No. of households






No. of households in potential fuel poverty






* The higher costs for cooler climates reflect higher losses for hot-water heating

If the pattern is followed for the regions outside the main centres, as it well might because the rural areas in general have lower incomes than the main centres and follow a similar climate profile, then the analysis would suggest between 10% and 14% of the country’s households, or some 400,000 people, could be in fuel poverty nationwide. It is likely that this estimate is in fact on the low side for several reasons, including that the modelling is based on a 90m2 house, which is at the small end of the housing market, and assumes no solar shading. In fact Dunedin in particular is afflicted with generally poor solar access (as is Wellington ) due to the local geography. The average size of new housing has been rising in New Zealand from 127m2 in 1997 to 175m2 in 2003 (Statistics New Zealand). On the other hand the average number of residents decreased from 3.2 persons per dwelling in 1997 to 2.7 persons per dwelling by the end of 2004. The use of lower-cost fuels such as wood or coal on the other hand could lower the percentage of persons in fuel poverty.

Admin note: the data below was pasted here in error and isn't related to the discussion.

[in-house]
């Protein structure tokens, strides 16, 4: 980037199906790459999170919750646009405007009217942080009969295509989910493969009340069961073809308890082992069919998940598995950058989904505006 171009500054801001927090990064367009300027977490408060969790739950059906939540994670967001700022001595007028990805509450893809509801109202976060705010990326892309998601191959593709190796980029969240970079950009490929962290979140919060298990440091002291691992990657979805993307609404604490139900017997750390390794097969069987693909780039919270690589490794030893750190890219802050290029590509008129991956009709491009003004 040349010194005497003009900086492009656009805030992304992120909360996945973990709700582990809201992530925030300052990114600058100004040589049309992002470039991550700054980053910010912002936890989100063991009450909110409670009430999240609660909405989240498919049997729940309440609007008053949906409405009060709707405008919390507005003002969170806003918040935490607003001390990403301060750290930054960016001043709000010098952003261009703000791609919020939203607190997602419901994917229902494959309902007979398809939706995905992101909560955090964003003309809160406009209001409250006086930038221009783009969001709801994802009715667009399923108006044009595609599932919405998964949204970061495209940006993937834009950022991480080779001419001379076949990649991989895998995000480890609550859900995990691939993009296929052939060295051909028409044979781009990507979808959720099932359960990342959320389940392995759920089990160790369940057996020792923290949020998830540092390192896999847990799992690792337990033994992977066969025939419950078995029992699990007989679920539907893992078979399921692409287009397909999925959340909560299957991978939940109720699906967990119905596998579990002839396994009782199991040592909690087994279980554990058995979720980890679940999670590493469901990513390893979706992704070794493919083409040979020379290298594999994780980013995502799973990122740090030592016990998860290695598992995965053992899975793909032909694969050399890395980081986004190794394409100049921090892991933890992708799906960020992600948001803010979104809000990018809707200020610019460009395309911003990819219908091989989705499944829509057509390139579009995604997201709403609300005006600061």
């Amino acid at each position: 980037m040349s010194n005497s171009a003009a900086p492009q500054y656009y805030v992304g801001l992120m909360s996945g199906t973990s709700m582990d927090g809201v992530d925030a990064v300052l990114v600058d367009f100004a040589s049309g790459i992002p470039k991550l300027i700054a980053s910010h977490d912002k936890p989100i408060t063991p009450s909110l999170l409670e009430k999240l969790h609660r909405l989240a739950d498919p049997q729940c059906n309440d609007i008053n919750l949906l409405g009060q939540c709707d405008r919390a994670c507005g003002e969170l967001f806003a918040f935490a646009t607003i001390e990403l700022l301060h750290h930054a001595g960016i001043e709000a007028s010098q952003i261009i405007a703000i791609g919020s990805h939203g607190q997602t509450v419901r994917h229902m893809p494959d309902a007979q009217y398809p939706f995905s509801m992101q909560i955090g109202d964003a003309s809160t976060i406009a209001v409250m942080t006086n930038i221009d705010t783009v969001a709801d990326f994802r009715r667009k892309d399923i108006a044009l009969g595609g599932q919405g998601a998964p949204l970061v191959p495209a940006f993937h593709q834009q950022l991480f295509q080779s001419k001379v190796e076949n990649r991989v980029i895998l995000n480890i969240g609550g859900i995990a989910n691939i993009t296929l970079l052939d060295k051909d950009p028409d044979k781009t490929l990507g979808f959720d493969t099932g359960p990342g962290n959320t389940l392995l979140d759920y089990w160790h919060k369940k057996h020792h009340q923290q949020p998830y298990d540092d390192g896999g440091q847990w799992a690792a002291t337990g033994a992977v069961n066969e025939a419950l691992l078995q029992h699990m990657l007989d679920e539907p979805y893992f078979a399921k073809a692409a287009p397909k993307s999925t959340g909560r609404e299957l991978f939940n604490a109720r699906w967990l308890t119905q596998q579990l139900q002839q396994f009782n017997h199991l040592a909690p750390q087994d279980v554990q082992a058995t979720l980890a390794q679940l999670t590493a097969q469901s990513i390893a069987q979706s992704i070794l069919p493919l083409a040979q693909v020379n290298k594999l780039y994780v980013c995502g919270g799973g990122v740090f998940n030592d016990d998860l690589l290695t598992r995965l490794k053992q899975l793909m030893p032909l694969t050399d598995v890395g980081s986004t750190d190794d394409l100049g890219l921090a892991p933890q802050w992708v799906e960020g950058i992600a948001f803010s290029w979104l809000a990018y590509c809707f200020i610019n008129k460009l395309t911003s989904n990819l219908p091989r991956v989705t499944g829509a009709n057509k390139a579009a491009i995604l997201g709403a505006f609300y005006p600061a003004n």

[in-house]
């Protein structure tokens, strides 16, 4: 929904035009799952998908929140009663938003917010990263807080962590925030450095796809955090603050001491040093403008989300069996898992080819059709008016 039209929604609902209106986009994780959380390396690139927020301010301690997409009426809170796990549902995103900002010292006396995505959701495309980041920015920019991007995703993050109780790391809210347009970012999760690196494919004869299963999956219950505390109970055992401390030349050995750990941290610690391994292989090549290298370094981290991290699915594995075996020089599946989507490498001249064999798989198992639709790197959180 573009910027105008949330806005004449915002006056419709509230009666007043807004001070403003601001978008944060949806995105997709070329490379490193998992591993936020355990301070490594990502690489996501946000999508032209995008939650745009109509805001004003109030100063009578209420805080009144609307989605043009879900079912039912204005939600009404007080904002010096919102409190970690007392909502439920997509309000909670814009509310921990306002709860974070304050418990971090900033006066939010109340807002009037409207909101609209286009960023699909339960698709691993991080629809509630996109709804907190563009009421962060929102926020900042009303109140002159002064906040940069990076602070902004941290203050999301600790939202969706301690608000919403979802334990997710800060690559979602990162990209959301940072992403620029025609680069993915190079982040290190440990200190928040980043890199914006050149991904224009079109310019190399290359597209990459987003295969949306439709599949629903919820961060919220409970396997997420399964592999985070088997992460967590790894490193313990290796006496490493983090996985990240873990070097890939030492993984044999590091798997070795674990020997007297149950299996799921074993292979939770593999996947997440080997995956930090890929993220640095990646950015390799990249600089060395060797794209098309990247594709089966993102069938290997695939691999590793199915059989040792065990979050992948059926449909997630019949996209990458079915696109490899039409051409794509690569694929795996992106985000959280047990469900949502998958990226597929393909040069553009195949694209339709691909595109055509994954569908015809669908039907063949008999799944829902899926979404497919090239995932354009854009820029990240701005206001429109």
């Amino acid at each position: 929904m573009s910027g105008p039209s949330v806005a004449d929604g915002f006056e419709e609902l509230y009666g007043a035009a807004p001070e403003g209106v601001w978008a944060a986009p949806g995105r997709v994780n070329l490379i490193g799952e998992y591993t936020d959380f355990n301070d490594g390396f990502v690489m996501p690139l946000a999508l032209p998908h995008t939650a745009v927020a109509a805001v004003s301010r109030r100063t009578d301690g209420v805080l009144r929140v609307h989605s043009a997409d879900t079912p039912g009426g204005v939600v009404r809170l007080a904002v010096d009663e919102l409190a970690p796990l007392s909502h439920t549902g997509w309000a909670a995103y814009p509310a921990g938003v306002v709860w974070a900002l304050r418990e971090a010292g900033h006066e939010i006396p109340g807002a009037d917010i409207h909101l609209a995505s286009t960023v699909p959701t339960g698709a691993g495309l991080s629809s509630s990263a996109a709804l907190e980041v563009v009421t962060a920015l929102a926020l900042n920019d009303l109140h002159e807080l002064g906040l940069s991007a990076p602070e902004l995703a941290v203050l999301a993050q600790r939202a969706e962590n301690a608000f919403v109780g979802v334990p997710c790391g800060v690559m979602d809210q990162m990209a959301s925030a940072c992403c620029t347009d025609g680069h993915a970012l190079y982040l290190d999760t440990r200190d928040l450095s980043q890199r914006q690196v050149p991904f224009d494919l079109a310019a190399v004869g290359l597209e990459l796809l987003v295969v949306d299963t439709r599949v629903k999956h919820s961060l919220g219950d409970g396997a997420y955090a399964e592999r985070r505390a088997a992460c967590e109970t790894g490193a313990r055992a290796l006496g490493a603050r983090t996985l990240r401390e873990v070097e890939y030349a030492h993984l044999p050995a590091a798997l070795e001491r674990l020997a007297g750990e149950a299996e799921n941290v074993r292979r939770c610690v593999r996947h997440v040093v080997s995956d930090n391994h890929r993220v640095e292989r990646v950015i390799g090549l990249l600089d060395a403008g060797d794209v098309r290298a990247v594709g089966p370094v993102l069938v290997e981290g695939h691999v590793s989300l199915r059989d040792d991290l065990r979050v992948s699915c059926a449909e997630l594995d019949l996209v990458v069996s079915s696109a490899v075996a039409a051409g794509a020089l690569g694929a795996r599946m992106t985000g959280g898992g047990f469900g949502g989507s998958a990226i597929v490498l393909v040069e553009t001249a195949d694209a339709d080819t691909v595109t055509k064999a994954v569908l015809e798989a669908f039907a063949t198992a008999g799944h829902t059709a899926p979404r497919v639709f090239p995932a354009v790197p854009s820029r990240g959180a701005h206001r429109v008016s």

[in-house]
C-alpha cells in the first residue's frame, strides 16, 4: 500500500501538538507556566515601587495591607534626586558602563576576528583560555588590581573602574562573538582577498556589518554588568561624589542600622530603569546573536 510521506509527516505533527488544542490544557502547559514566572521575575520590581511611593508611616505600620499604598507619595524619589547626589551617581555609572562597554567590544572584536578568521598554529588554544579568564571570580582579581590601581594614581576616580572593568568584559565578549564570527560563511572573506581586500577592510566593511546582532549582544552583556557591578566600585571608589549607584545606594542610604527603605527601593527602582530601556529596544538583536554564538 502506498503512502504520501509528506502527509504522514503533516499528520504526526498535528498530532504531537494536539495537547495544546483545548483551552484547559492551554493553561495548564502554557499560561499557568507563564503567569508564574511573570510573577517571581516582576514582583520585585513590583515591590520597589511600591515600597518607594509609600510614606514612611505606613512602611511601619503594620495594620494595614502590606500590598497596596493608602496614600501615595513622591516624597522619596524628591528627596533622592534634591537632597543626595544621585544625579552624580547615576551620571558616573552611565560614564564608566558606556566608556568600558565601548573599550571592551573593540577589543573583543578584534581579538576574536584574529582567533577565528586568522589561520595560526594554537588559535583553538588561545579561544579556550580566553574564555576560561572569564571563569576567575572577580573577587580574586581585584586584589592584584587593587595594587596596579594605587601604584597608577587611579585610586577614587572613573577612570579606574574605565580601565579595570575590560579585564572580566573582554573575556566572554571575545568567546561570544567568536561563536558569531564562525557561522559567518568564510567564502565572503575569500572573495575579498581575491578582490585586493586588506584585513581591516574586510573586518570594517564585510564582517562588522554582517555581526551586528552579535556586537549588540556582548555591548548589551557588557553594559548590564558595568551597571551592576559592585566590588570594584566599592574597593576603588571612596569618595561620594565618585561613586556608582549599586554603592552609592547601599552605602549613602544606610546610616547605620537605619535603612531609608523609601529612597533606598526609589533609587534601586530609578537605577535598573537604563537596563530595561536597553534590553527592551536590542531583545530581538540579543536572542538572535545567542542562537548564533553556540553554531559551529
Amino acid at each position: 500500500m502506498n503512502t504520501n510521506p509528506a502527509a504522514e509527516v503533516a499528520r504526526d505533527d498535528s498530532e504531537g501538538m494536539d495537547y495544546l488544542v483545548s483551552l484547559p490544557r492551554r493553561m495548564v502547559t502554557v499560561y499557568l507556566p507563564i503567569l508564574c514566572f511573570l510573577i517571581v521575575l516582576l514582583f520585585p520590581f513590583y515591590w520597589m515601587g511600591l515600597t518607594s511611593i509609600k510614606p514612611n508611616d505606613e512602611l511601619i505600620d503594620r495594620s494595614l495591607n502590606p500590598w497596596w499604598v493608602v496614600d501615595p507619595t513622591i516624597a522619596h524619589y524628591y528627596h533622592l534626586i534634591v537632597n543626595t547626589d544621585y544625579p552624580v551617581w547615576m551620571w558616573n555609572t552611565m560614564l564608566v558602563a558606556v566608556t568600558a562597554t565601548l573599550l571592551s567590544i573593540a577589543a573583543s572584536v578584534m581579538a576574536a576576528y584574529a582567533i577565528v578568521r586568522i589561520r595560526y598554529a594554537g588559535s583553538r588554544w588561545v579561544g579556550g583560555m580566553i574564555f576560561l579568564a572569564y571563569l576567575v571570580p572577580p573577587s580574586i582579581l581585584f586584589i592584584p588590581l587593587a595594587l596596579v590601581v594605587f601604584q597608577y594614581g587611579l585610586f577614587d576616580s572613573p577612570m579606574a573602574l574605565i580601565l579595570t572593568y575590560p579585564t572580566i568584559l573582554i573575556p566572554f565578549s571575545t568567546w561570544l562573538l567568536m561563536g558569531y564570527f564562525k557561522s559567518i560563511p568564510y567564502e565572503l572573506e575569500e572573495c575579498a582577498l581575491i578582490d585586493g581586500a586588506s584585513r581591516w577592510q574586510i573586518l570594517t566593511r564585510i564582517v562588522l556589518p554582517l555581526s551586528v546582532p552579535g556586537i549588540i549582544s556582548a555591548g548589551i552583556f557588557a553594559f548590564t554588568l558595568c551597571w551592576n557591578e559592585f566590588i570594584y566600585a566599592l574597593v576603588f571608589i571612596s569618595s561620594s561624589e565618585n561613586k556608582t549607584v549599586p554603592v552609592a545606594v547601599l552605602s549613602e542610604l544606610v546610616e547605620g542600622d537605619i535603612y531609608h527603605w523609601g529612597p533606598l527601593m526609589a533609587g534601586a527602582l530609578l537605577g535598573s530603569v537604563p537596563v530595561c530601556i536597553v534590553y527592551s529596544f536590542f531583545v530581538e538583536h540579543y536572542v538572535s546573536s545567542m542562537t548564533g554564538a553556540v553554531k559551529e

The figure of 10–14 % in fuel poverty for New Zealand is very similar to that estimated for the United Kingdom , where according to the (British) government in 2001 some three million households or 14 % of the population (2001) were deemed to be in fuel poverty (DEFRA 2004).

In Australia , Richardson and Travers (2002) conclude that for South Australia and Australia: “ for lower income households, the typical share of fuel costs in total disposable income in South Australia (and Australia ) is a little over 4% .” This would mean that almost no households would be in fuel poverty (in the British sense) in Australia , although these authors used fuel definitions and disposable income definitions somewhat different to the British definition.